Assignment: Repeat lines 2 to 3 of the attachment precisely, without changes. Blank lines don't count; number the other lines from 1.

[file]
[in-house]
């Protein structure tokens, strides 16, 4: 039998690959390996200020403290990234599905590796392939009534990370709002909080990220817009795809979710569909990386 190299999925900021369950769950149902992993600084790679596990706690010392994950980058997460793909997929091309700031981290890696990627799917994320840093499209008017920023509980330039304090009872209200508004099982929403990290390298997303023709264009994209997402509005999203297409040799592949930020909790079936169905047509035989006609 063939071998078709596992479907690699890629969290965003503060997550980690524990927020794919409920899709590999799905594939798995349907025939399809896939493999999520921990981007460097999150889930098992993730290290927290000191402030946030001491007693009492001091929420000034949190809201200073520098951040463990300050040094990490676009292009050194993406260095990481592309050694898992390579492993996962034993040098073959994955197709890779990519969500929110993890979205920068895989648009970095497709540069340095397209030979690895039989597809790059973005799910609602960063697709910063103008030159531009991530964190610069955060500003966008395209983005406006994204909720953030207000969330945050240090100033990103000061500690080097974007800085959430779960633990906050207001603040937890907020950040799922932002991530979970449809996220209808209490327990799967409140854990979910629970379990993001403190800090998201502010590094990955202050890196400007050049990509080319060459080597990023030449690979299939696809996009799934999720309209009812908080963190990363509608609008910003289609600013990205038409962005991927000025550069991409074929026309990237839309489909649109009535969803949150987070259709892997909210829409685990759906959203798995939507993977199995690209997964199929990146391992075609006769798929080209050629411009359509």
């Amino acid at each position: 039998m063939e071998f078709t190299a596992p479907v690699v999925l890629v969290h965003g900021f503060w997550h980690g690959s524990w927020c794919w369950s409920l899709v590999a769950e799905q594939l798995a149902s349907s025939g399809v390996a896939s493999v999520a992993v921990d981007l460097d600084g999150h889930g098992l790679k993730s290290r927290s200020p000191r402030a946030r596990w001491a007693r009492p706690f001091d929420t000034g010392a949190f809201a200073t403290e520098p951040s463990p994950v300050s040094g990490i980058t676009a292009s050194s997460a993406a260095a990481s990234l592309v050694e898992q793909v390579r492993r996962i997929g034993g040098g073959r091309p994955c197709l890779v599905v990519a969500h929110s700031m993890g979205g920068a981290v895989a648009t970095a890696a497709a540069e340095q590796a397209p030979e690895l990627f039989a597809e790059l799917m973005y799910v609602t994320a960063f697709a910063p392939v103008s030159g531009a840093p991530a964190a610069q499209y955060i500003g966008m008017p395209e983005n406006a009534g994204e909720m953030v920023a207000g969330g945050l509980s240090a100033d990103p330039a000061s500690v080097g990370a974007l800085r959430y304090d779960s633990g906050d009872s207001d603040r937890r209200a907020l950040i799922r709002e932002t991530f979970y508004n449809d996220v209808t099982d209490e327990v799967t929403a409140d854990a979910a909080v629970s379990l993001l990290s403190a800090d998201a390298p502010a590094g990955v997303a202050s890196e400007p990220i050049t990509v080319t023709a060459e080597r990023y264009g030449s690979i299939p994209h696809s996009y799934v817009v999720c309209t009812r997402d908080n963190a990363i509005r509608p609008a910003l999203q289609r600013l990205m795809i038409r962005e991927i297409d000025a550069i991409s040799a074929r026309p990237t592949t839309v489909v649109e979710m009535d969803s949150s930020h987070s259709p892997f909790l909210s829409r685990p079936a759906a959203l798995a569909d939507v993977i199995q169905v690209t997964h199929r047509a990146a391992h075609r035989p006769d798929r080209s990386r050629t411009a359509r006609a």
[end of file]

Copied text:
């Protein structure tokens, strides 16, 4: 039998690959390996200020403290990234599905590796392939009534990370709002909080990220817009795809979710569909990386 190299999925900021369950769950149902992993600084790679596990706690010392994950980058997460793909997929091309700031981290890696990627799917994320840093499209008017920023509980330039304090009872209200508004099982929403990290390298997303023709264009994209997402509005999203297409040799592949930020909790079936169905047509035989006609 063939071998078709596992479907690699890629969290965003503060997550980690524990927020794919409920899709590999799905594939798995349907025939399809896939493999999520921990981007460097999150889930098992993730290290927290000191402030946030001491007693009492001091929420000034949190809201200073520098951040463990300050040094990490676009292009050194993406260095990481592309050694898992390579492993996962034993040098073959994955197709890779990519969500929110993890979205920068895989648009970095497709540069340095397209030979690895039989597809790059973005799910609602960063697709910063103008030159531009991530964190610069955060500003966008395209983005406006994204909720953030207000969330945050240090100033990103000061500690080097974007800085959430779960633990906050207001603040937890907020950040799922932002991530979970449809996220209808209490327990799967409140854990979910629970379990993001403190800090998201502010590094990955202050890196400007050049990509080319060459080597990023030449690979299939696809996009799934999720309209009812908080963190990363509608609008910003289609600013990205038409962005991927000025550069991409074929026309990237839309489909649109009535969803949150987070259709892997909210829409685990759906959203798995939507993977199995690209997964199929990146391992075609006769798929080209050629411009359509």
């Amino acid at each position: 039998m063939e071998f078709t190299a596992p479907v690699v999925l890629v969290h965003g900021f503060w997550h980690g690959s524990w927020c794919w369950s409920l899709v590999a769950e799905q594939l798995a149902s349907s025939g399809v390996a896939s493999v999520a992993v921990d981007l460097d600084g999150h889930g098992l790679k993730s290290r927290s200020p000191r402030a946030r596990w001491a007693r009492p706690f001091d929420t000034g010392a949190f809201a200073t403290e520098p951040s463990p994950v300050s040094g990490i980058t676009a292009s050194s997460a993406a260095a990481s990234l592309v050694e898992q793909v390579r492993r996962i997929g034993g040098g073959r091309p994955c197709l890779v599905v990519a969500h929110s700031m993890g979205g920068a981290v895989a648009t970095a890696a497709a540069e340095q590796a397209p030979e690895l990627f039989a597809e790059l799917m973005y799910v609602t994320a960063f697709a910063p392939v103008s030159g531009a840093p991530a964190a610069q499209y955060i500003g966008m008017p395209e983005n406006a009534g994204e909720m953030v920023a207000g969330g945050l509980s240090a100033d990103p330039a000061s500690v080097g990370a974007l800085r959430y304090d779960s633990g906050d009872s207001d603040r937890r209200a907020l950040i799922r709002e932002t991530f979970y508004n449809d996220v209808t099982d209490e327990v799967t929403a409140d854990a979910a909080v629970s379990l993001l990290s403190a800090d998201a390298p502010a590094g990955v997303a202050s890196e400007p990220i050049t990509v080319t023709a060459e080597r990023y264009g030449s690979i299939p994209h696809s996009y799934v817009v999720c309209t009812r997402d908080n963190a990363i509005r509608p609008a910003l999203q289609r600013l990205m795809i038409r962005e991927i297409d000025a550069i991409s040799a074929r026309p990237t592949t839309v489909v649109e979710m009535d969803s949150s930020h987070s259709p892997f909790l909210s829409r685990p079936a759906a959203l798995a569909d939507v993977i199995q169905v690209t997964h199929r047509a990146a391992h075609r035989p006769d798929r080209s990386r050629t411009a359509r006609a």